Will you be making a Christmas pudding this year? Or are you heading to the shops to buy one? Or even, are you wondering why anyone likes eating this stodgy and out-dated pud?
The last Sunday before advent is the day that families are supposed to make their Christmas pudding. It’s called ‘stir-up Sunday’, partly due to the prayer that was said on this day and partly because families used to take it in turns to stir the ingredients and make a wish.
But do people care about Christmas pudding any more? A quick snapshot survey in the office revealed quite a few people can’t stand Christmas pudding – giving reasons ranging from it’s too stodgy, takes too long to cook if you don’t have a microwave, doesn’t taste nice and isn’t exactly what they want to eat after a morning spent eating chocolates followed by a full roast.
Christmas pudding tradition
Personally, I love Christmas pudding. For me it’s as much a part of the tradition as leaving out a Best Buy mince pie for Santa and toasting the festive season with a glass of Best Buy Champagne or, if I’m feeling less flush, a Best Buy sparkling wine that costs under £10. I like my slice of pud with double cream -if you’re going to use single, you may as well pour on milk – and I’m not adverse to some brandy butter, either.
However, I have noticed that I’m in the minority. On Christmas Day this year, for instance, I’m staying with family who prefer mince pies for their festive pudding. There’s nothing wrong with that, and the Best Buy mince pies revealed in our latest taste test are certainly very good. But it’s not quite as special as watching someone trying to light the pud and get it to the table before the flames go out.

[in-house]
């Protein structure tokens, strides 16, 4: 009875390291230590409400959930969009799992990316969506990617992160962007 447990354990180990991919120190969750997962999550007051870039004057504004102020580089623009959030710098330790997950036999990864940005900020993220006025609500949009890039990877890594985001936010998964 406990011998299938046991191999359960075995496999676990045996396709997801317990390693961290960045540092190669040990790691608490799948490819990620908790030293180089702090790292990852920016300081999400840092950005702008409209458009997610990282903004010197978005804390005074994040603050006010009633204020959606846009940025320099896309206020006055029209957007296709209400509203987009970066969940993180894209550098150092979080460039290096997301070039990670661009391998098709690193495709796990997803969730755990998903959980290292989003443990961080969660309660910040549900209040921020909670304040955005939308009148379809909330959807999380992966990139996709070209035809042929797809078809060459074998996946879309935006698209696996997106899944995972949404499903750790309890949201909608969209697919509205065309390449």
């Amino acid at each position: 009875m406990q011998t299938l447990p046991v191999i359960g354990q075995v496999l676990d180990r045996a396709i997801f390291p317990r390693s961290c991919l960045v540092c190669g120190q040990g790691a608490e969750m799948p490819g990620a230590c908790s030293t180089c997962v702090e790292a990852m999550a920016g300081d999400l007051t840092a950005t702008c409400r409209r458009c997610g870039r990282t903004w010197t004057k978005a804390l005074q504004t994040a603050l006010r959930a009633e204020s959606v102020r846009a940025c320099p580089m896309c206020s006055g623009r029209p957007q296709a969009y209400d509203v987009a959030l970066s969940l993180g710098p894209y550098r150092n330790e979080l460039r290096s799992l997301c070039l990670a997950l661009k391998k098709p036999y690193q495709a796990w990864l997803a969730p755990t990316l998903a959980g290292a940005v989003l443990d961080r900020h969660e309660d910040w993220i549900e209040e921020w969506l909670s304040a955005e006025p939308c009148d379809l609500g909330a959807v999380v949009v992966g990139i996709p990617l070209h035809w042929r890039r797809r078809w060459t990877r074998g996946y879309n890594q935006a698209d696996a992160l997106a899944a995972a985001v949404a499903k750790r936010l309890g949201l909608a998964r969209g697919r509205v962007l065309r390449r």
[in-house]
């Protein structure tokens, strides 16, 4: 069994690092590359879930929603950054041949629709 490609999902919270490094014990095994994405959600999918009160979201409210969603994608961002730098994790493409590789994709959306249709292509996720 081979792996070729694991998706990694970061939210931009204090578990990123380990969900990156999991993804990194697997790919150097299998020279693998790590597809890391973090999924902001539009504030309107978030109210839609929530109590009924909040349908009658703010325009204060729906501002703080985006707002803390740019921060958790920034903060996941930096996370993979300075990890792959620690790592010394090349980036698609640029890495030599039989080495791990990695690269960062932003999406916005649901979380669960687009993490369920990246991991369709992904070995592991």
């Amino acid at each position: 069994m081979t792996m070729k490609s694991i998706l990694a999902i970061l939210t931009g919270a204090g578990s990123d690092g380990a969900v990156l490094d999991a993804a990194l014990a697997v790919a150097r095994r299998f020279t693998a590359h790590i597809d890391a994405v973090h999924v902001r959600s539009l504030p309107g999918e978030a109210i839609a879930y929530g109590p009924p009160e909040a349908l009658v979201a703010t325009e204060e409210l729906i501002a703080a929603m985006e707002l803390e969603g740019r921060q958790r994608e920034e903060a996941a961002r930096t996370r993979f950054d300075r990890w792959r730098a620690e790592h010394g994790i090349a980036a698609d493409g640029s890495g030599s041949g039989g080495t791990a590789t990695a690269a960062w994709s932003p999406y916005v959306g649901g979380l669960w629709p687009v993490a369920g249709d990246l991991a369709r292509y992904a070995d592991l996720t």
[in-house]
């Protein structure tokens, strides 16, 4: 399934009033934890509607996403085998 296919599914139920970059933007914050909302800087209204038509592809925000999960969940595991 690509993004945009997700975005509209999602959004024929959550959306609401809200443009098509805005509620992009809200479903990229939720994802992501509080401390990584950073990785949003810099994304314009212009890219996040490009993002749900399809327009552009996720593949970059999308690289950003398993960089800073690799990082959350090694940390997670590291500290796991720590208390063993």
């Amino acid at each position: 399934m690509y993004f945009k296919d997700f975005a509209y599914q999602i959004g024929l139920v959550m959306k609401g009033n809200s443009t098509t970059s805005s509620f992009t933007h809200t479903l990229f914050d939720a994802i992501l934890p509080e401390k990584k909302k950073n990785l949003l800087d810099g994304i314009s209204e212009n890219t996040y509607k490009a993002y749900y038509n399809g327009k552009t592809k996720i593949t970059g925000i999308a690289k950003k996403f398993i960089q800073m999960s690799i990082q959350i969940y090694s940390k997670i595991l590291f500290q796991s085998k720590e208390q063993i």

What pudding do you eat for Christmas?
I wouldn’t dream of bringing along a Christmas pud just for me – not only will that be a bit rude, but no matter how much I like the taste, I think even I’ll go off it if I have to eat a whole one by myself.
I will happily eat some leftovers cold the next day, though. And amongst those in favour of Christmas pud at Which? HQ, uses for leftovers have included making Christmas pudding ice cream using an ice-cream maker, or incorporating bits of Christmas pud into truffles.
So come on, let us know – will you be eating Christmas pudding on the big day, and do you make it or buy it? Or do you think Christmas pud is outdated? Tell us about your festive pudding favourites.